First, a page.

Writers write. Okay, so I’m sitting here waiting for inspiration and it’s not coming. Does that mean I’m really not a writer? But I already knew that, didn’t I? I can’t plot my way out of a paper bag, my poems don’t rhyme and my diary/blog groans whenever I get near the keyboard. “Oh, no, not you again!” Sorry, Dell, I have something inside that wants to bleed all over your computer screen but it never comes out the way I want it to. I suspect all bloggers feel the same way from time to time. Pease tell me that’s a true statement of fact! Please tell me other bloggers are like me and wear out their back space and delete keys first.
I’m not fond of Stephen King’s horror genre books but he’s a productive (and many would say a brilliant) writer and two of my favorite movies are adaptations of his stories---The Shawshank Redemption and Stand By Me---which both started out as novellas in a collection of four novellas published together and titled Different Seasons. The following quote from the book is one of my favorites and it fits perfectly to where I’m at in my life:
“The most important things are the hardest to say. They are the things you get ashamed of, because words diminish them -- words shrink things that seemed limitless when they were in your head to no more than living size when they're brought out. But it's more than that, isn't it? The most important things lie too close to wherever your secret heart is buried, like landmarks to a treasure your enemies would love to steal away. And you may make revelations that cost you dearly only to have people look at you in a funny way, not understanding what you've said at all, or why you thought it was so important that you almost cried while you were saying it. That's the worst, I think. When the secret stays locked within not for want of a tellar but for want of an understanding ear.”
Where I’m at in my life. Where is that exactly? I’m an aging woman with no children and a dead husband and no one to leave a legacy of life-lessons learned. Well, Levi could out live me but his canine brain has taught me more than I’ve taught him. Smile and wiggle all over when humans approach, it makes them happy. Be sweet but persistent and you’ll get more treats. Listen more than you talk, others need to be heard. That last one is an important lesson to learn and maybe instead of trying to write what seems so important in our heads we bloggers should just tell it to a dog. They always seem to have an understanding ear. But what really bothers me is ‘why.’ Why do I feel compelled to write even if I can’t do it the way I want? Is it a sign that I’m preparing for the next stage of life (dare I say death) that I want to sprinkle wisdom around like fairy dust and hope it grows after I’m gone? Is it a sign of grandiose thinking to even believe I have wisdom worth imparting to the world? I still have secrets to tell. Should I tell…or take them to the grave? I know what Stephen King would say about my back story: “The most important things to remember about back story are that (a) everyone has a history and (b) most of it isn’t very interesting.” He’s one smart guy. Alien abductions really were pretty common back in the 70s. That last part was a joke although Mr. King would probably say if you have to tell someone “it’s a joke” you need to rewrite it.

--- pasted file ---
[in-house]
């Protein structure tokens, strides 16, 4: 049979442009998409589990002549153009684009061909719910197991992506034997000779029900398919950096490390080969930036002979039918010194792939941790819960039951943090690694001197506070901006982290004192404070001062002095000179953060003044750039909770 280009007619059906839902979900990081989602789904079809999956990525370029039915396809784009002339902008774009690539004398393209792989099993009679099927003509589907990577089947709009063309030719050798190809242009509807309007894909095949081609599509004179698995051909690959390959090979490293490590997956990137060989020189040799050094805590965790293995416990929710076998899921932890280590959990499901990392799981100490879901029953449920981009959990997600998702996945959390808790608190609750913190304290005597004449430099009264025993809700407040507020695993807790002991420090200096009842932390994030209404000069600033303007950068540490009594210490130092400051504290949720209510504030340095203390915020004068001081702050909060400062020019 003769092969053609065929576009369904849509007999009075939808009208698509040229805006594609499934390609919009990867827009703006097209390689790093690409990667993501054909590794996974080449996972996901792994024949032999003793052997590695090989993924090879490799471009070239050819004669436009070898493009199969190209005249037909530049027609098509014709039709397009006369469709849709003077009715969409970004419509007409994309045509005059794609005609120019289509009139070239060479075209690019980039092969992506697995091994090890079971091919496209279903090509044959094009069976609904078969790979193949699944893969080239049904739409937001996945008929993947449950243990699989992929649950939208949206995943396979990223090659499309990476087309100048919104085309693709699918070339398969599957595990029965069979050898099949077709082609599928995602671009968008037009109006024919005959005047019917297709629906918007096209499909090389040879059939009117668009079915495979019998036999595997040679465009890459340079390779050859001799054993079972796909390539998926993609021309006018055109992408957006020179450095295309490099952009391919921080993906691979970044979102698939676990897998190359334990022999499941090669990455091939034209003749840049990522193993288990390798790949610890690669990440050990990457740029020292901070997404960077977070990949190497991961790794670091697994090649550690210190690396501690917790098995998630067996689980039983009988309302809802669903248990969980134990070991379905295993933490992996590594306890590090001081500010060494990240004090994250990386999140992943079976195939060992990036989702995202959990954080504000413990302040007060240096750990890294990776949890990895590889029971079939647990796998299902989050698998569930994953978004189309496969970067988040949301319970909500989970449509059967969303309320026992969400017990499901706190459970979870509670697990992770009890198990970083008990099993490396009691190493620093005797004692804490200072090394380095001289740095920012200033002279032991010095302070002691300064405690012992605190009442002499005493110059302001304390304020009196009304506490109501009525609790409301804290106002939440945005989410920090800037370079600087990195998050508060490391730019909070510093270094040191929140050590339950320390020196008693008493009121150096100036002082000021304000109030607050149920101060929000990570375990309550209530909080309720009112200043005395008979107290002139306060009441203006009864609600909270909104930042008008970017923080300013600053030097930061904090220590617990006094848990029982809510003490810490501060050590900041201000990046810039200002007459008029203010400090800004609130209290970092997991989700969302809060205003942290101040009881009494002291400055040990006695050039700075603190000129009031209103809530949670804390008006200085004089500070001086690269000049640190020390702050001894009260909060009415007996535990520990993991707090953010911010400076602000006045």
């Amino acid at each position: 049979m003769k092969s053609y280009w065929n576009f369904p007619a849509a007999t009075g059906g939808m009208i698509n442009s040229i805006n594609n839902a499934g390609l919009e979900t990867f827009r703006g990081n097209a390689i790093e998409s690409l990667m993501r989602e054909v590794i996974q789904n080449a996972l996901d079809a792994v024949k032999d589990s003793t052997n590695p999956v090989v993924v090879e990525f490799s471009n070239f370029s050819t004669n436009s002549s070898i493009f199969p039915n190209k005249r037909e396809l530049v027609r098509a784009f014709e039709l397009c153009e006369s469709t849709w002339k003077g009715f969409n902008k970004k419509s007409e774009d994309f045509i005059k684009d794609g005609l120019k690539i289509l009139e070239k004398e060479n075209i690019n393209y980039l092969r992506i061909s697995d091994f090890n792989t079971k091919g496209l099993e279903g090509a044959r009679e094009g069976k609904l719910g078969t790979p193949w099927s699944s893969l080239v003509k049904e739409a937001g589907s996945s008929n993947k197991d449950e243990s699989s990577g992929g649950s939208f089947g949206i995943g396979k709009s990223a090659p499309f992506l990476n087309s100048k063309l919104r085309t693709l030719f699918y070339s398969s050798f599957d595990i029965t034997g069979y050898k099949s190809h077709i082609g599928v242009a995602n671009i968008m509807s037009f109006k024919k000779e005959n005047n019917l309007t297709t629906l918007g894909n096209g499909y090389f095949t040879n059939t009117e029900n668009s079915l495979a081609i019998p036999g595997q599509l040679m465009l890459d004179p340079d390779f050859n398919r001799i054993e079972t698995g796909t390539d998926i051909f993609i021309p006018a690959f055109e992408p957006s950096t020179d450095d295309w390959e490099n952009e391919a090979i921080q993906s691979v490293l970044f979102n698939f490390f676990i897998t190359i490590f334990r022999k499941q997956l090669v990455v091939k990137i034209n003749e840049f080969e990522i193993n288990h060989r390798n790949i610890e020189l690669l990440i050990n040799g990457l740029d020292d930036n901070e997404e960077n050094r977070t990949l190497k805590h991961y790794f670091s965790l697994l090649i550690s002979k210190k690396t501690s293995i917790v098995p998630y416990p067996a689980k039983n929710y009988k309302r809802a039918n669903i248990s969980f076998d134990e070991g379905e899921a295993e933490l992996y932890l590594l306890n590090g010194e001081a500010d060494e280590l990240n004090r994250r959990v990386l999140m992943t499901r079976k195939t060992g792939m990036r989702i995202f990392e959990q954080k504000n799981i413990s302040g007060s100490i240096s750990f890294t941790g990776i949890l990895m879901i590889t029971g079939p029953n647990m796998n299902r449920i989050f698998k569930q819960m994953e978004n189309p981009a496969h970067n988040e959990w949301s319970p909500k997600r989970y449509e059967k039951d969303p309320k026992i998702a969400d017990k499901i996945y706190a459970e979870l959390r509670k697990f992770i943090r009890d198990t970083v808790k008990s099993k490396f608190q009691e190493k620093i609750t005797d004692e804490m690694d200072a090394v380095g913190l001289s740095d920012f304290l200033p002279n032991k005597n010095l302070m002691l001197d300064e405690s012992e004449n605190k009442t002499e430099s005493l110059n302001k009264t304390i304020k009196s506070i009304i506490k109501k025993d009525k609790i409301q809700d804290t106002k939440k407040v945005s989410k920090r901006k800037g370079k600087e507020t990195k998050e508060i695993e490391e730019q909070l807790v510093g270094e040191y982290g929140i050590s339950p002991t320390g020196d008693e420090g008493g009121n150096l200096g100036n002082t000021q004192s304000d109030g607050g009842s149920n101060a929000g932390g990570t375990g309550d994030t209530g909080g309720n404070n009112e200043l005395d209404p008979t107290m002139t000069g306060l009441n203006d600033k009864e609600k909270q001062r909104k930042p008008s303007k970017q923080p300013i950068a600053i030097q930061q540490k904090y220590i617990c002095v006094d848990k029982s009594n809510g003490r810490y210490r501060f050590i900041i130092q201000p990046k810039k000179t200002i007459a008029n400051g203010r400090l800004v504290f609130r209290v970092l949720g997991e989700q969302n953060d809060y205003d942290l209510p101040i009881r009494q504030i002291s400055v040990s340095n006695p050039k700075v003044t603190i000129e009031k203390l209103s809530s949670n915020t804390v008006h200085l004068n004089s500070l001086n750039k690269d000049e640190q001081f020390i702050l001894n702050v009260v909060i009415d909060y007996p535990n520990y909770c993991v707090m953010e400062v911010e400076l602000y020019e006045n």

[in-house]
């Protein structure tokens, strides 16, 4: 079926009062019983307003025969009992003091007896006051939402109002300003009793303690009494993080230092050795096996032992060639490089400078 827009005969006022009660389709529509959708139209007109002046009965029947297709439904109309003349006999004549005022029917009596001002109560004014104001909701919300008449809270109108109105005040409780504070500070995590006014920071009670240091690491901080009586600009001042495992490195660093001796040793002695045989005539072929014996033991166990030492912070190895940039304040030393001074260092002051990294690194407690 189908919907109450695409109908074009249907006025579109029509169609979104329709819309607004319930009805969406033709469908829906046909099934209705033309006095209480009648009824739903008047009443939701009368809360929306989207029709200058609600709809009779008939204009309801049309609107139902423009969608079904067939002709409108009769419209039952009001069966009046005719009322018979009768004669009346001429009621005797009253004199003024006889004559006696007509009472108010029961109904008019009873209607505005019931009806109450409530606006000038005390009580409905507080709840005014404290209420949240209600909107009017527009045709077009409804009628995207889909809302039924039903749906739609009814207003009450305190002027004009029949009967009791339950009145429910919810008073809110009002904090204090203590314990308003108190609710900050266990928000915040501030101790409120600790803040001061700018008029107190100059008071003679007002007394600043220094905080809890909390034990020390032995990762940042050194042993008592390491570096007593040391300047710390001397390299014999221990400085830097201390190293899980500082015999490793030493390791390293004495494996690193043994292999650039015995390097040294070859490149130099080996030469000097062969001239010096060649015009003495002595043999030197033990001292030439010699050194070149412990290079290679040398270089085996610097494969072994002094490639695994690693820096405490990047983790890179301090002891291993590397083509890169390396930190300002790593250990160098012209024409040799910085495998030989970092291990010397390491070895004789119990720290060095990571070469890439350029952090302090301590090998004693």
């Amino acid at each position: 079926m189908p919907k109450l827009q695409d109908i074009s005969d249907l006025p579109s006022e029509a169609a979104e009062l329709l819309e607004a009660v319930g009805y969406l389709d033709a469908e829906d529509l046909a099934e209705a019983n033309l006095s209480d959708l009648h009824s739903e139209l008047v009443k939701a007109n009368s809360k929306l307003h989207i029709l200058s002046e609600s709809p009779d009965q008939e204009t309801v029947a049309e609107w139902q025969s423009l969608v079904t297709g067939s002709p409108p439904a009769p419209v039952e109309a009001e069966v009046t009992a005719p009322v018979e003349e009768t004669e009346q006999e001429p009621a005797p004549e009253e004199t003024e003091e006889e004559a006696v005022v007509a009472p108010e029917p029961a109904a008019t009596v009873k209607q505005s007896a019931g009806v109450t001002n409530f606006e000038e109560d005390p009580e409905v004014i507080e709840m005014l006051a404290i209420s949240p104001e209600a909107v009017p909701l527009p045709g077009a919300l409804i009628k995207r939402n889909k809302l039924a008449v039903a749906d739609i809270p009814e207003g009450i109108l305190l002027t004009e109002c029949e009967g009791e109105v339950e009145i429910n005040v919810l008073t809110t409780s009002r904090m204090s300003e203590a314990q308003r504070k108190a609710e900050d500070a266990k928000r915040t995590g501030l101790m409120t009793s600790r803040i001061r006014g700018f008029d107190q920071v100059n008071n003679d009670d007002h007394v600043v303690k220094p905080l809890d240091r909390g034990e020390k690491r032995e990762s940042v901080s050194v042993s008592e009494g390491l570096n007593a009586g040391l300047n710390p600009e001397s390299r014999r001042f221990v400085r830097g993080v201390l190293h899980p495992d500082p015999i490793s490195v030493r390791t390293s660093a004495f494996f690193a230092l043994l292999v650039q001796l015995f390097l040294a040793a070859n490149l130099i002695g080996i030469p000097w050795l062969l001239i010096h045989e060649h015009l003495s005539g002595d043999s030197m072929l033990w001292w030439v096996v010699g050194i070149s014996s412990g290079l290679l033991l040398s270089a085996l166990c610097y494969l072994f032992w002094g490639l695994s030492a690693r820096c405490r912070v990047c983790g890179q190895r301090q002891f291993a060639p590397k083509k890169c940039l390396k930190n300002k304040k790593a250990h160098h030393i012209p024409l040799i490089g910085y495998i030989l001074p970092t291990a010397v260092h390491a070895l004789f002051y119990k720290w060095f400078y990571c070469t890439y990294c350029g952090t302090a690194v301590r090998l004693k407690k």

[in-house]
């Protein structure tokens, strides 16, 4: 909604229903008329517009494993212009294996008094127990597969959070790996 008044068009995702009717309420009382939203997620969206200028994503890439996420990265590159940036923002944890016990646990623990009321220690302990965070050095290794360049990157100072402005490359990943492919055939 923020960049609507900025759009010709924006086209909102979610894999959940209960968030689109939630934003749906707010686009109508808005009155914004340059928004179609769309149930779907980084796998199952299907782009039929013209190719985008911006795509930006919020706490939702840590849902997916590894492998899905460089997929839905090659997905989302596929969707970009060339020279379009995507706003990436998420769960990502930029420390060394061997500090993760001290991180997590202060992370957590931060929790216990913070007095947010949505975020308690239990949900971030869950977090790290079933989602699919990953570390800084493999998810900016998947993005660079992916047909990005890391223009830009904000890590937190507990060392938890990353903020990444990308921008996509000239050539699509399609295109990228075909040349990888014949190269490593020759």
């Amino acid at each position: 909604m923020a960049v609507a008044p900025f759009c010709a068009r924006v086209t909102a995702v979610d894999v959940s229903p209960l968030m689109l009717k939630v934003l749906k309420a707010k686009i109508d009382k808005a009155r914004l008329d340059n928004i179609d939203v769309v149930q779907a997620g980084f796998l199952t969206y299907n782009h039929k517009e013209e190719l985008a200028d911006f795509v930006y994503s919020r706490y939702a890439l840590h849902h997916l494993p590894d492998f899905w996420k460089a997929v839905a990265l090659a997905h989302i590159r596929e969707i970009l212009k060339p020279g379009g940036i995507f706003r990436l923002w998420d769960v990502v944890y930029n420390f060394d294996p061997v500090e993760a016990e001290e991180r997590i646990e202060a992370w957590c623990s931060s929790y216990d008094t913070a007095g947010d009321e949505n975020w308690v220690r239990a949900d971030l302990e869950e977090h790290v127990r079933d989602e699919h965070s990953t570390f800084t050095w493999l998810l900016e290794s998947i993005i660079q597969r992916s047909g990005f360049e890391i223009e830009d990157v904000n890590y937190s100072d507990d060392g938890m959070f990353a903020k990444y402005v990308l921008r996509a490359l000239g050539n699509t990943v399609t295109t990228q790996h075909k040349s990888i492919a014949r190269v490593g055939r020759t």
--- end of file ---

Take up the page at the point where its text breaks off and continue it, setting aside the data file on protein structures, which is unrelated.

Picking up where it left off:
Yesterday I packed up the dog and we went on a little road trip, south about an hour and half to where my two nieces live. One is out of state and she invited me to use her cottage while she’s gone---it’s the same cottage where I spent all my summers growing up. My other niece also lives on a lake near-by and I invited myself over for a visit. She is one of those people who is perpetually happy and upbeat. Even when she’s talking about something bad that may have happened she has a way of giving it a humorous spin that gets everyone laughing. Her husband has a great temperament, too. It’s like they’ve ridden that same train so long you can’t tell them apart---a perfect match. My other niece and her husband were both well-liked teachers who have a wide circle of supportive friends and they are another perfect match. I would say I’m very proud of my nieces but I didn’t have a hand in forming the wonderful women they’ve become. So instead I say I am proud to call them family.
I have a real aversion to saying, “I’m proud of you” if I didn’t have a direct hand in helping someone reach benchmarks and accomplish goals. Quirky, I know. It’s a common phrase thrown all over the place. Instead, I try to say things like, “Be proud of yourself! It’s quite an accomplishment to….” I also have an aversion to saying, “I’m sorry for your loss.” The “loss” has a name! “I’m sorry you lost Frank or Nellie.” A loss is personal and only Hallmark should be using generic words at a time like that. And they should be a making card that reads, “Dear Niece, if I had a daughter I would be joyously happy if she had turned out just like you.”
Look! I’ve got my word quota in for today. I guess Stephen King was right when he said, “Don’t wait for the muse.” In other words, just start writing and let the words take you where you need to go. ©
“It always comes down to just two choices. Get busy living, or get busy dying.”
Stephen King, Different Seasons